At Bascom Advisors, we think the long-term and short-term business cycles are as attributable to human psychology as much as anything else. This perspective is not a new idea. Ray Dalio has successfully invested based on debt cycles, which he believes are generally a result of simple human behavior. Our business decisions include recency bias, selection bias, loss aversion, etc. When the economy is cranking, and people are making more and more money, banks become more willing to lend money, increasing the credit in the economy. As long as things go well, people continue to borrow more money as banks become more aggressive and lighten their underwriting standards. Think NINJA loans in 2007 (No Income, No Job, No Assets)…it sounds absurd and an obvious red flag that consumers were overextended, but it was happening. Then something breaks, and sentiment begins to swing in the other direction. Both are self-fulfilling prophecies.
The central bank helps to moderate the large swings in sentiment to which we mere humans fall victim.
In a way, the Fed is like a car’s cruise control. When the market gets too hot, they slowly apply the brakes (raise rates) to keep things in check. The opposite is true when the economy starts to slow, and they begin to hit the gas (cut rates) to stimulate growth.
The problem with that logic is that the humans who make up central banks are subject to their own biases and beliefs. If it were as simple as applying the Taylor Rule to determine the appropriate monetary policy, we wouldn’t have such conflicting forecasts from central bank members.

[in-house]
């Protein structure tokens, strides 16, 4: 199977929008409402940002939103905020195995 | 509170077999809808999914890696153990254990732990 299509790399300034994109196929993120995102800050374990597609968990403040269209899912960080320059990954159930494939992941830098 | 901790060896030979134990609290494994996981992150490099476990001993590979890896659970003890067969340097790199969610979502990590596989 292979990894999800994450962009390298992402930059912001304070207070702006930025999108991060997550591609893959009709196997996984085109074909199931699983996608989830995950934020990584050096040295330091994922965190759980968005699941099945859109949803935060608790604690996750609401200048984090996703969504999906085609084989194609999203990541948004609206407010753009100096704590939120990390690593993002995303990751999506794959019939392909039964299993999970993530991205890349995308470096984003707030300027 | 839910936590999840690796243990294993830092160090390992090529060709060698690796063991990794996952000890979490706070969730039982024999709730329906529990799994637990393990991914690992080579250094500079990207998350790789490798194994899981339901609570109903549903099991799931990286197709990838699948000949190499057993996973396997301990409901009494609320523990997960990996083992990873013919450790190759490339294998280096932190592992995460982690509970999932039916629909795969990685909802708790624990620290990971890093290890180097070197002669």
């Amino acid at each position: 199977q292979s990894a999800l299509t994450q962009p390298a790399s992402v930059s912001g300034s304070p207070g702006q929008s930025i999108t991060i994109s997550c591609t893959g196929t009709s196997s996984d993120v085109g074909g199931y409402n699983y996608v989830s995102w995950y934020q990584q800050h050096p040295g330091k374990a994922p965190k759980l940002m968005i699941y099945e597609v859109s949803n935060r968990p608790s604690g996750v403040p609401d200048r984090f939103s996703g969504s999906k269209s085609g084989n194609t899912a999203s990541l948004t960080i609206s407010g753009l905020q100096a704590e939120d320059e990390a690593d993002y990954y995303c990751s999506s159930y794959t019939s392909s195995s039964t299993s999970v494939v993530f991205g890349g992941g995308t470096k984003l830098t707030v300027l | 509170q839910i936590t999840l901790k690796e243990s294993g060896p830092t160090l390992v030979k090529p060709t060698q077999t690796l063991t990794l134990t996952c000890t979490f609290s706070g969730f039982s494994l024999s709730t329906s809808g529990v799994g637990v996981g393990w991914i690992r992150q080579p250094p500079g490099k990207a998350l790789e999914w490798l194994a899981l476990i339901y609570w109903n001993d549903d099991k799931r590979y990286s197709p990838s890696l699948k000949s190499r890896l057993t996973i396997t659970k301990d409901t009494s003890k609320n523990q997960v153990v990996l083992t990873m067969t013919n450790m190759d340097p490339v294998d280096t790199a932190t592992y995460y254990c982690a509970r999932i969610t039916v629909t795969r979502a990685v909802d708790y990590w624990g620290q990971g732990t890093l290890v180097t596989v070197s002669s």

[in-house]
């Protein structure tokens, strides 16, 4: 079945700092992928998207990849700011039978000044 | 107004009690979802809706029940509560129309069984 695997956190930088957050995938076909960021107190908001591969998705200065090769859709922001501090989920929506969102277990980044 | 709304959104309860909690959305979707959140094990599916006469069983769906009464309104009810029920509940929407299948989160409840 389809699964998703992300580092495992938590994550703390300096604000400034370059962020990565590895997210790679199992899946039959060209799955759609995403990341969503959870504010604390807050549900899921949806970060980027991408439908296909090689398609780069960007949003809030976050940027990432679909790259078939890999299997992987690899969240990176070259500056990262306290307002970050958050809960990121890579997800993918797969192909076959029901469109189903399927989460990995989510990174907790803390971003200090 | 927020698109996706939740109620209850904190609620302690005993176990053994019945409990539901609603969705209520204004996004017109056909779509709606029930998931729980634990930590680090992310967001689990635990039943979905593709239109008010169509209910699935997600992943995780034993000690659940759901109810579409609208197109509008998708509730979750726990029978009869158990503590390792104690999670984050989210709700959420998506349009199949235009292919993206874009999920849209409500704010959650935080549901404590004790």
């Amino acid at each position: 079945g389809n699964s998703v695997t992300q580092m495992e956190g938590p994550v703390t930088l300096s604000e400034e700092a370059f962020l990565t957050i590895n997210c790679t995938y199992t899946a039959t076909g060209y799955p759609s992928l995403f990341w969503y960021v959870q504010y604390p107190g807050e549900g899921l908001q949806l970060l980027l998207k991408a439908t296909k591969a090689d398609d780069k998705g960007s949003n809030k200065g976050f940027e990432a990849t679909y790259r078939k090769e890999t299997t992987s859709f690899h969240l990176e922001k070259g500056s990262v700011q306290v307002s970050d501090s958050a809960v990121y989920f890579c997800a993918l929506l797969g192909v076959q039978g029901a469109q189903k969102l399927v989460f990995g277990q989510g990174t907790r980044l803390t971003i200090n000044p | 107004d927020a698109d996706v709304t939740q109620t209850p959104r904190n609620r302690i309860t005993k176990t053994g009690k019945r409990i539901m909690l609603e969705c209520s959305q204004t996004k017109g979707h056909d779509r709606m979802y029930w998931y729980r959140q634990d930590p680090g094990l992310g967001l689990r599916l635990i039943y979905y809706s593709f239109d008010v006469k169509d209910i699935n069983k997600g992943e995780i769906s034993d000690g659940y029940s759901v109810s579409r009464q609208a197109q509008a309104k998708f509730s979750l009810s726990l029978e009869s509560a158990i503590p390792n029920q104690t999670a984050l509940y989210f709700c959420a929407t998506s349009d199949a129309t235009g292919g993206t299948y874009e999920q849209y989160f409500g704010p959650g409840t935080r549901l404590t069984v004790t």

Consider the Fed’s forecast for fed funds (“Dot Plot”) from December compared to its latest projections from March. The median 2022 forecast increased by 1.0% in the three months between the meetings, but the range of ‘guesses’ also widened considerably. One member forecasted fed funds to end 2022 at 1.375%. On the opposite end of the spectrum, another member anticipated fed funds to reach 3.125% over the same period. A difference of seven hikes over the following nine months!
Howard Marks’ Perspective:
To me, the concept of the pendulum is extremely important. Human thinking does not stay centered at what my mother used to call “the happy medium.” It usually swings from too much in one direction to too much in the other, from greed to fear, from optimistic to pessimistic, from risk-averse to risk-tolerant, and excessively.
I like to point out that in the real world, things fluctuate between pretty good and not so hot, but in the markets, they tend to go from flawless to hopeless. The swings are overdone. Whenever human thinking and psychology are involved, I think A, the pendulum swings, and B, it usually swings to excess.
Interest rate caps.
In May, the cap cost finally started coming down on both the lower rate environment and volatility settling. While volatility remains elevated from a historical perspective, volatility measures have decreased by about 20% in May. In high volatility environments, reducing the term of cap when possible can significantly impact pricing vs. increasing the cap strike rate.
Have questions about your next cap or anything else in this update? Give us a call at 980.208.1600 or email firstname.lastname@example.org.